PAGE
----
A review of Native: Life in a Vanishing Landscape by Patrick Laurie

A review of Native: Life in a Vanishing Landscape by Patrick Laurie

If you’ve ever read Patrick’s writing – be it in Shooting Times, his Working for Grouse blog or elsewhere – you’ll know how much he cares for the countryside. If you haven’t, you’re missing out. Native distills that passion for the countryside and shows just what can be achieved with dedication, hard work and lot of sheer bloody-mindedness. It’s not your average country tale either. It’s crammed with love – love for his patch of Scotland, for his Galloway cattle, for birdlife and for and from his wife, who is unfailingly by his side throughout. We use the word husbandry a lot in farming, but this feels more like parenthood. Love, care and nurture pour through every blade of grass, every curlew call, every oat.

“Galloway poured back into my boots like peaty water” says Laurie, an image that sums up his symbiotic relationship with this little corner of the world. Scotland is blessed with its poets, but few could make me feel every blister, every early morning and every heart-swelling triumph, however small, that the pages of this book contains. James Rebanks calls it ‘a hymn of love to his native land’ and I couldn’t agree more.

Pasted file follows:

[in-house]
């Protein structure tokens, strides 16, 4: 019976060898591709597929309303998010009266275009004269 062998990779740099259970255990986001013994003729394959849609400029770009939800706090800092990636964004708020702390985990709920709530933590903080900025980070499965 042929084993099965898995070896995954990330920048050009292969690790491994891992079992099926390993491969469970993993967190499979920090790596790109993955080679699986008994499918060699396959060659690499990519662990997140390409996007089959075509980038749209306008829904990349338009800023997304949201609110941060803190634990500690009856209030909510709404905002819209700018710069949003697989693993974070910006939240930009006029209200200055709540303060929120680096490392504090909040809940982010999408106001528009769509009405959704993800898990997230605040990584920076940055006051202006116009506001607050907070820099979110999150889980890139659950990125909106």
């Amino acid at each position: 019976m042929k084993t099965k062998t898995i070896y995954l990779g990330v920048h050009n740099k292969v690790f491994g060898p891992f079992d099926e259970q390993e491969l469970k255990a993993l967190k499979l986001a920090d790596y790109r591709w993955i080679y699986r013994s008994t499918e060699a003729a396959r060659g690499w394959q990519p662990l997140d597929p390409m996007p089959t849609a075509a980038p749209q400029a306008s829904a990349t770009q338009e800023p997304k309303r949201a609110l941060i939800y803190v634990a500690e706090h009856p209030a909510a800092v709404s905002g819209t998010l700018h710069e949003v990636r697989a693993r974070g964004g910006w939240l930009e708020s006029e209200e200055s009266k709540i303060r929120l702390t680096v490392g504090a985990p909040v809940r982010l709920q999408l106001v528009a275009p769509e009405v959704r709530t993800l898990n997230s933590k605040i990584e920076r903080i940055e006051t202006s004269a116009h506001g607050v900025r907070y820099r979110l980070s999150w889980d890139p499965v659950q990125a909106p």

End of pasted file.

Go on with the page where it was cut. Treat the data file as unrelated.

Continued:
In a world of heavy and grunting manual labour, there’s a refreshing fragility to Laurie’s experiences. He’s the first to admit his shortcomings, as boldly as stating “I said that I came back to Galloway because I had other plans. Weakness was closer to the truth”.

He does himself a disservice, however. It’s as if he’s been called to serve this patch of land, to evangelise about the historic wonder of Riggit Galloways and to bring a hulking white David Brown tractor back to life. In a world of GPS-driven 600-horsepower megatractors, there’s something blissfully pastoral about Patrick’s view of the world. It’s not romanticised though, it’s realistic.

In the words of the author, anything is possible if you slow down.

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